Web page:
In recent years, Lichter has found a home in the Woodford’s Corner neighborhood, presenting avant garde jazz in partnership with the Portland Conservatory of Music and its Dimensions in Jazz concerts.

This Saturday, the 2017-2018 series continues with Gato Libre, an ensemble that’s been together in various lineups of musicians for about a dozen years. This Saturday’s group comprises Neko Jaras on trombone, Katta Maki on drums and Sakato Fujii on accordion. The latter is the group’s artistic driving force. Born in Tokyo, she’s a graduate of two famed Boston schools: Berklee College of Music and the New England Conservatory. (She’s also known as a jazz composer and pianist.)

Writing for All About Jazz, music critic Dan McClenaghan comments: “Gato Libre has evolved in small increments with a subtle grace. The sound is light and delicate, the atmosphere calm and meditative.”

Catch Gato Libre at 8 p.m. Nov. 11 at the Portland Conservatory of Music, 202 Woodford St. in Portland. Call Paul Lichter at 828-1310 or the conservatory at 775-3356.

PSO Pops!

“Ballroom with a Twist” is the title of this weekend’s program, as the Portland Symphony Orchestra morphs into Pops! mode for a pair of concerts on Saturday and Sunday.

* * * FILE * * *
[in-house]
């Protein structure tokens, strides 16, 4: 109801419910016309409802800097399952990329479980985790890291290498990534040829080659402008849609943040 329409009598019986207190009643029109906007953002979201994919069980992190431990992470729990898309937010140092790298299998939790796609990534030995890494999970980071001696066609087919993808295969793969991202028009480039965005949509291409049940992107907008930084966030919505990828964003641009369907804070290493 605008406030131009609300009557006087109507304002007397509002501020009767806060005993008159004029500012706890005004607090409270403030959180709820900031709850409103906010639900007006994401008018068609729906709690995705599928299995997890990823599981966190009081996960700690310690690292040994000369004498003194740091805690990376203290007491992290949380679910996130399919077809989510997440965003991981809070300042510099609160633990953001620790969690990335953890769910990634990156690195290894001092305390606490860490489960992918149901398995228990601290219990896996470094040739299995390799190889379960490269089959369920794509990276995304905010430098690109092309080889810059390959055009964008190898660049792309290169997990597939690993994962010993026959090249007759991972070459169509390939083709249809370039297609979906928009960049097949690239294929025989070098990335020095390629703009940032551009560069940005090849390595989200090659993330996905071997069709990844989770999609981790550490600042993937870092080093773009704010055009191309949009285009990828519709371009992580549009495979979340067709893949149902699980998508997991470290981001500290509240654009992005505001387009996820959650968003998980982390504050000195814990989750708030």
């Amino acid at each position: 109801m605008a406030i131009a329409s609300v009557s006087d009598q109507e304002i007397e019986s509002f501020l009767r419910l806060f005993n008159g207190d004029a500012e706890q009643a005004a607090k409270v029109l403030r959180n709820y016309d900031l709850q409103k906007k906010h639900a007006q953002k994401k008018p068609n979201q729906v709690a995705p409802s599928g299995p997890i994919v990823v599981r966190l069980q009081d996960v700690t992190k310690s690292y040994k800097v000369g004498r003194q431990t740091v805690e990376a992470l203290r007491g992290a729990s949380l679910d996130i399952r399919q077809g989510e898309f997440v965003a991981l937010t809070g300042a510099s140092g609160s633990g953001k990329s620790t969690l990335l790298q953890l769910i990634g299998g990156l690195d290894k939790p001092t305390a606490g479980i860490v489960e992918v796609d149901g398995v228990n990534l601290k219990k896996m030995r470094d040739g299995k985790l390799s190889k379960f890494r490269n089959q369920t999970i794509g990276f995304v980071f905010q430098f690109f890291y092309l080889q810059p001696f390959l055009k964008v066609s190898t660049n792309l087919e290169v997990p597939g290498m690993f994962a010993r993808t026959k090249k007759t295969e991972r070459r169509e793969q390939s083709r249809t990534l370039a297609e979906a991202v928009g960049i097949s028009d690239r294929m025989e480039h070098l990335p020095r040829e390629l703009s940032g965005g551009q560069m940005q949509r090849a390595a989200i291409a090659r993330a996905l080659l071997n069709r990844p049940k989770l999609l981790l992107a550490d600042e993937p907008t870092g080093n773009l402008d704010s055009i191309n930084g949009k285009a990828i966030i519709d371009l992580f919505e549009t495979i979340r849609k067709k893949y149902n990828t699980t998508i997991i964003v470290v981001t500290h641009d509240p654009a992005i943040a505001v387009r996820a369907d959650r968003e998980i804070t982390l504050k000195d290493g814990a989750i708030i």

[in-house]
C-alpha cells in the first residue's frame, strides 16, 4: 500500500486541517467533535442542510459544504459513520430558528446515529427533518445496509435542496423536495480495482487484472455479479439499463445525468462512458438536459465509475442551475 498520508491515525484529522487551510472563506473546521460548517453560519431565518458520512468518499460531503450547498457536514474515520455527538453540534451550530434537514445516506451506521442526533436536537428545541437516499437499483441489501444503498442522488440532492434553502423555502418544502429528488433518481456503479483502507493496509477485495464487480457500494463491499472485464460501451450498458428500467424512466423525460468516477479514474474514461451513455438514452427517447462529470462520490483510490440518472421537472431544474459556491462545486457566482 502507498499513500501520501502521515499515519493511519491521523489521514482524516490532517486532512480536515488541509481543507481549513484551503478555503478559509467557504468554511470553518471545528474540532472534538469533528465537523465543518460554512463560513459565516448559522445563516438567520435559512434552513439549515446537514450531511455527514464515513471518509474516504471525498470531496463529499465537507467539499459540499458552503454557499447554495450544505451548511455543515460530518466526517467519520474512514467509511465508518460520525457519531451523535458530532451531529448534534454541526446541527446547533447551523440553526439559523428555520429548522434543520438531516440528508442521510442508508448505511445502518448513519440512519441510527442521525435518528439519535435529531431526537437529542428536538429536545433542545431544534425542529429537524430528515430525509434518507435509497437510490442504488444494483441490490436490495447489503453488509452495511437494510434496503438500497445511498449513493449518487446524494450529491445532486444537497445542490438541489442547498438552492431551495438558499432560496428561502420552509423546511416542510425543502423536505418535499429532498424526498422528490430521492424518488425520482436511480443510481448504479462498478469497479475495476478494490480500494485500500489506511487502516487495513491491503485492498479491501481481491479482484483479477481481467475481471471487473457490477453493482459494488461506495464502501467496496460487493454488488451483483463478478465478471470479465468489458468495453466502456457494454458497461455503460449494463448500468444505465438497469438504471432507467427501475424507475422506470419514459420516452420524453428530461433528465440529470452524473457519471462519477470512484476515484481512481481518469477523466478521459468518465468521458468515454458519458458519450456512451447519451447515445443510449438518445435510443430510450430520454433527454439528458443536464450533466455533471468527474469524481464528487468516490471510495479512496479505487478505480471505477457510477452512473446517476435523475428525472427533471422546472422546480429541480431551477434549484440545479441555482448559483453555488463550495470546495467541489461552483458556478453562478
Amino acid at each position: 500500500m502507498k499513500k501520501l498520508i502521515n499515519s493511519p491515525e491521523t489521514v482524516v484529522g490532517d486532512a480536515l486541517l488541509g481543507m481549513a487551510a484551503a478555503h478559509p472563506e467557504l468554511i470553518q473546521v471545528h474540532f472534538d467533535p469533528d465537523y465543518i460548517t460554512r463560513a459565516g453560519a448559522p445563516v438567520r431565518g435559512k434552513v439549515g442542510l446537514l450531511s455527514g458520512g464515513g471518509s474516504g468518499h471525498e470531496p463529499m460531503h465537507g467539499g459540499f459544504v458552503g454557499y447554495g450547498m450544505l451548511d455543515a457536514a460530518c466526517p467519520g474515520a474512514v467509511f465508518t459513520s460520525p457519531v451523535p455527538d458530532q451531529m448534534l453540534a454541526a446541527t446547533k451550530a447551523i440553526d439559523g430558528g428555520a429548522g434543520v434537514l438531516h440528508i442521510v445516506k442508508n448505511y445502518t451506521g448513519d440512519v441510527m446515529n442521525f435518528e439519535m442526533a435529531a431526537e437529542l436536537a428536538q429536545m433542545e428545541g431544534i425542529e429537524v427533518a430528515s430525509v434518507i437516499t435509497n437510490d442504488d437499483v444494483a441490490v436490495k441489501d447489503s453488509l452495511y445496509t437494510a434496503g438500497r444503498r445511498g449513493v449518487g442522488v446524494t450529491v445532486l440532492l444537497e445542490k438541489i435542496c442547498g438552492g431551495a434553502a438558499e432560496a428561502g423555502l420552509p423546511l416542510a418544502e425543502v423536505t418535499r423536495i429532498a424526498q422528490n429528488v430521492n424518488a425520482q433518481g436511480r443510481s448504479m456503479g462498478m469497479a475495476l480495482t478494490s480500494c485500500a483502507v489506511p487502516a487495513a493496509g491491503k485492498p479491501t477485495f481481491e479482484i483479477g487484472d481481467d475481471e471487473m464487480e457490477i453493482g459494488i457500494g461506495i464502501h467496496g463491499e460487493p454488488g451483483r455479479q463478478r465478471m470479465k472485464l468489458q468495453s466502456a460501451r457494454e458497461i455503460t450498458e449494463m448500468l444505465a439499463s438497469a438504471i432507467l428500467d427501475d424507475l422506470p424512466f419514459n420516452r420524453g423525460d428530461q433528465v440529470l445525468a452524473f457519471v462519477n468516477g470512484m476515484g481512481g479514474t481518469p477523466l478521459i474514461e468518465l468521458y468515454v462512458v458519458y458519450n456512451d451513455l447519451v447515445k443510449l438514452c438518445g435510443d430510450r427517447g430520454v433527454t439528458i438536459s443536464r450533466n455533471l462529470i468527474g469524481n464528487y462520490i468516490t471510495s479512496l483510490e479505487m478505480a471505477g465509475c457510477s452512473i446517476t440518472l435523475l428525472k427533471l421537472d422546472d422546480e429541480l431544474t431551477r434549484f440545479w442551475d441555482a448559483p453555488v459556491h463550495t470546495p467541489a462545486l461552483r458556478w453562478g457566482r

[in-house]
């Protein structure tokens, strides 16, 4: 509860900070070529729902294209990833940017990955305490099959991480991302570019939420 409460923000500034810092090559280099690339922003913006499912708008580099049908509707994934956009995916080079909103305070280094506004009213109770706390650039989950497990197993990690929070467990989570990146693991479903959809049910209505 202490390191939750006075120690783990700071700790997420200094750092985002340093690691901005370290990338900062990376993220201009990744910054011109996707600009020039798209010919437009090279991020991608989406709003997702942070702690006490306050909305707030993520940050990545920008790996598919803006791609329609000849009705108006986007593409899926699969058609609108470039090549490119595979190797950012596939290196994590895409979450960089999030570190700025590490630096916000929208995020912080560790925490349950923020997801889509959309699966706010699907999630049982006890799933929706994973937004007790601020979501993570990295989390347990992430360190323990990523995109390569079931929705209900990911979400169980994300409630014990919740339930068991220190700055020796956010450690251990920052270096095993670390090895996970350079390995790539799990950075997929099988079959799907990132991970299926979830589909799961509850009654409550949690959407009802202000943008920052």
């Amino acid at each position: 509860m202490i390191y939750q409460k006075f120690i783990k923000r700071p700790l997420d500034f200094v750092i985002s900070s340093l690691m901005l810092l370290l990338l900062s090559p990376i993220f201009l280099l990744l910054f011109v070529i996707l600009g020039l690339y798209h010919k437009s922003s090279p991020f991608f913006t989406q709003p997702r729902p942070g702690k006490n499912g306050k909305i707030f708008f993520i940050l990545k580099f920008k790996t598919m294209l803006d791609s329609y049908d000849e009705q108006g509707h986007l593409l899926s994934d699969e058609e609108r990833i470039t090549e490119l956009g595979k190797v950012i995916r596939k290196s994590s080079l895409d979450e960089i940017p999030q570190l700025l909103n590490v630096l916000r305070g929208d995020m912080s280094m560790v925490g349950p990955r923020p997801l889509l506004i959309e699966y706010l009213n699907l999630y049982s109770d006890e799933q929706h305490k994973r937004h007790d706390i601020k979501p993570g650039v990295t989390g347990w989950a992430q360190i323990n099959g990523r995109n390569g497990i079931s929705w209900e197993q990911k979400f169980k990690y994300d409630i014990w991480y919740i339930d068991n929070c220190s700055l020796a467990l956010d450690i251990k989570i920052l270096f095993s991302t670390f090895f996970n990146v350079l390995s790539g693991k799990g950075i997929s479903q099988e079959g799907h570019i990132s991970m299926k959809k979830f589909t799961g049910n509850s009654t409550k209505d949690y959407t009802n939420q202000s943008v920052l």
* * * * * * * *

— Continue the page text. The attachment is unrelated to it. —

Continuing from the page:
Thirteen guest artists are scheduled to appear. Ten are dancers, with a pair each from two televisions shows, “So You Think You Can Dance” and “Dancing with the Stars.” Two singers will perform, including one who has been on “American Idol.” And the whole ensemble will perform under the baton of guest maestro Bob Bernhardt.

The program includes four dances by classical European composers and two by popular Americans. Of the latter, Leroy Anderson – famed for his work with Arthur Fiedler and the Boston Pops – wrote “Belle of the Ball.” Also programmed are selections from the Broadway musical “Chicago,” written by John Kander and Fred Ebb.

Portland Symphony Orchestra presents two performances of “Ballroom with a Twist” at Merrill Auditorium at Portland City Hall: 7:30 p.m. Nov. 11 and 2:30 p.m. Nov. 12. Call PortTix at 842-0800.


Four 20th-century works, including one dating from the Holocaust of World War II, will be presented this Sunday by VentiCordi, one of the most interesting chamber music ensembles in Maine.

VentiCordi (the name is derived from the Latin roots for “winds” and “strings”) revolves around co-artistic directors Kathleen McNerney, an oboist, and Dean Stein, a violinist. Because there is so little music written for this uncommon instrumental pairing, McNerney and Stein get very creative in their programming, picking unusual pieces and inviting a number of collaborators. Three guests have been invited this Sunday: cellist Andrew Mark, pianist Chiharu Naruse and clarinetist Gary Gorczyca.

This Sunday’s program comprises four pieces by four composers from four countries; the U.S., Germany, France and Holland. The latter is represented by Leo Smit, a Dutch composer who died in a Nazi concentration camp in 1943.

Catch VentiCordi at 2 p.m. Nov. 12 at Woodford’s Congregational Church, 202 Woodford St. in Portland. Call the LARK Society at 761-1522.

“An Inspector Calls,” with James Noel Hoban, center, in the title role, is an unconventional whodunnit set a century ago in Edwardian England. Good Theater’s professional production runs through Nov. 26.